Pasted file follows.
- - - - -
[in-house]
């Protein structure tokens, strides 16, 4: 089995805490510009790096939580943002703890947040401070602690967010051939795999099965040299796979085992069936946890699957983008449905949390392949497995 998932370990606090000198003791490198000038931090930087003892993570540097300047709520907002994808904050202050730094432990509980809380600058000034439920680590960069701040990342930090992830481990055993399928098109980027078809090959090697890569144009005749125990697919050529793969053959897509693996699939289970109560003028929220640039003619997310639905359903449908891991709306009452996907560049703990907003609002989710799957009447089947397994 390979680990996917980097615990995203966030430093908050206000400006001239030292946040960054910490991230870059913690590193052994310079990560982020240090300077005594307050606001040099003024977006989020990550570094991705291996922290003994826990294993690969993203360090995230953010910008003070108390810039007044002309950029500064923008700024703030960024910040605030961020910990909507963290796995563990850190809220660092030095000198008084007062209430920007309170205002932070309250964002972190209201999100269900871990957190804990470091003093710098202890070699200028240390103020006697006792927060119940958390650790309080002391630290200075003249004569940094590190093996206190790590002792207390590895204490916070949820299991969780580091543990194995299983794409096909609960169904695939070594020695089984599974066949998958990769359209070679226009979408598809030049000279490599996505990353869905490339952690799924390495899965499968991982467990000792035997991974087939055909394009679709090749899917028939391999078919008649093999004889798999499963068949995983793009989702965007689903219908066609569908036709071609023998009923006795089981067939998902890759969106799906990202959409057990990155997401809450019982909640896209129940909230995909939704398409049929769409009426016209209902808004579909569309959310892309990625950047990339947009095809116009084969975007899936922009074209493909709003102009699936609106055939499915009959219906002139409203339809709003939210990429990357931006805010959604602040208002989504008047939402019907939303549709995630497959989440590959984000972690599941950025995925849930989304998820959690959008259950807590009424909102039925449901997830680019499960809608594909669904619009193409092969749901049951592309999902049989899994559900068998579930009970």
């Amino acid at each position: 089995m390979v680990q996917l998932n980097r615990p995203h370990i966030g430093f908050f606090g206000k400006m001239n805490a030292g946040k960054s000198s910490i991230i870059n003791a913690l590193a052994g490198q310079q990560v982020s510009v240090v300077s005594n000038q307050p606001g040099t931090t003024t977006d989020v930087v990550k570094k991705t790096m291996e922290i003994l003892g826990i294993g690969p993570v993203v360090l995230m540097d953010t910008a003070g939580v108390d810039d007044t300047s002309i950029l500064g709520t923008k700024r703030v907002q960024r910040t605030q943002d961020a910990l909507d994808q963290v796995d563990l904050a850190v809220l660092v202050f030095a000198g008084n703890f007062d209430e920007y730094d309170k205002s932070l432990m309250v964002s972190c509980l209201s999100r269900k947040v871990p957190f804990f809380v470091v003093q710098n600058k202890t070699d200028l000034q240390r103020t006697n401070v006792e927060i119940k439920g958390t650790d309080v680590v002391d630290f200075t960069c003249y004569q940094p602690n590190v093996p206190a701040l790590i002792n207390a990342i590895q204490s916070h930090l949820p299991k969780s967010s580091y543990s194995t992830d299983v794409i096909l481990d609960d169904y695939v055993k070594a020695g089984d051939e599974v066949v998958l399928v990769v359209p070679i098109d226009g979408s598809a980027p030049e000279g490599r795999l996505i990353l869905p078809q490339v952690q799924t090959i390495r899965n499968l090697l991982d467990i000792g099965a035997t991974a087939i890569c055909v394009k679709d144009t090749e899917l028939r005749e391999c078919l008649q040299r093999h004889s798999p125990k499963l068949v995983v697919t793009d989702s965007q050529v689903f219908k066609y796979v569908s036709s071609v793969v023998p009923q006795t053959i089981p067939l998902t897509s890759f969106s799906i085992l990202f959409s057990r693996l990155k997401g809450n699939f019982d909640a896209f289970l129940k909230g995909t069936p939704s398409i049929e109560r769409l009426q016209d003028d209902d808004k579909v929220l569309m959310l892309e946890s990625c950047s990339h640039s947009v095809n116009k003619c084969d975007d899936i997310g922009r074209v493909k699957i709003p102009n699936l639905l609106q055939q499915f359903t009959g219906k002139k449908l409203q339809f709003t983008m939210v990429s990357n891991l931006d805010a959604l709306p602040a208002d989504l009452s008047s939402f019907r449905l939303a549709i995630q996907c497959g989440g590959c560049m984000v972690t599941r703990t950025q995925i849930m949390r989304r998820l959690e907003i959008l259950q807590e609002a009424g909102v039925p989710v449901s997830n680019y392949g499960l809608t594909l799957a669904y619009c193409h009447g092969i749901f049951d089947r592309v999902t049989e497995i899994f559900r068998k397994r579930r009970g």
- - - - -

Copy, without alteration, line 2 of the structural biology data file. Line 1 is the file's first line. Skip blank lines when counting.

């Protein structure tokens, strides 16, 4: 089995805490510009790096939580943002703890947040401070602690967010051939795999099965040299796979085992069936946890699957983008449905949390392949497995 998932370990606090000198003791490198000038931090930087003892993570540097300047709520907002994808904050202050730094432990509980809380600058000034439920680590960069701040990342930090992830481990055993399928098109980027078809090959090697890569144009005749125990697919050529793969053959897509693996699939289970109560003028929220640039003619997310639905359903449908891991709306009452996907560049703990907003609002989710799957009447089947397994 390979680990996917980097615990995203966030430093908050206000400006001239030292946040960054910490991230870059913690590193052994310079990560982020240090300077005594307050606001040099003024977006989020990550570094991705291996922290003994826990294993690969993203360090995230953010910008003070108390810039007044002309950029500064923008700024703030960024910040605030961020910990909507963290796995563990850190809220660092030095000198008084007062209430920007309170205002932070309250964002972190209201999100269900871990957190804990470091003093710098202890070699200028240390103020006697006792927060119940958390650790309080002391630290200075003249004569940094590190093996206190790590002792207390590895204490916070949820299991969780580091543990194995299983794409096909609960169904695939070594020695089984599974066949998958990769359209070679226009979408598809030049000279490599996505990353869905490339952690799924390495899965499968991982467990000792035997991974087939055909394009679709090749899917028939391999078919008649093999004889798999499963068949995983793009989702965007689903219908066609569908036709071609023998009923006795089981067939998902890759969106799906990202959409057990990155997401809450019982909640896209129940909230995909939704398409049929769409009426016209209902808004579909569309959310892309990625950047990339947009095809116009084969975007899936922009074209493909709003102009699936609106055939499915009959219906002139409203339809709003939210990429990357931006805010959604602040208002989504008047939402019907939303549709995630497959989440590959984000972690599941950025995925849930989304998820959690959008259950807590009424909102039925449901997830680019499960809608594909669904619009193409092969749901049951592309999902049989899994559900068998579930009970």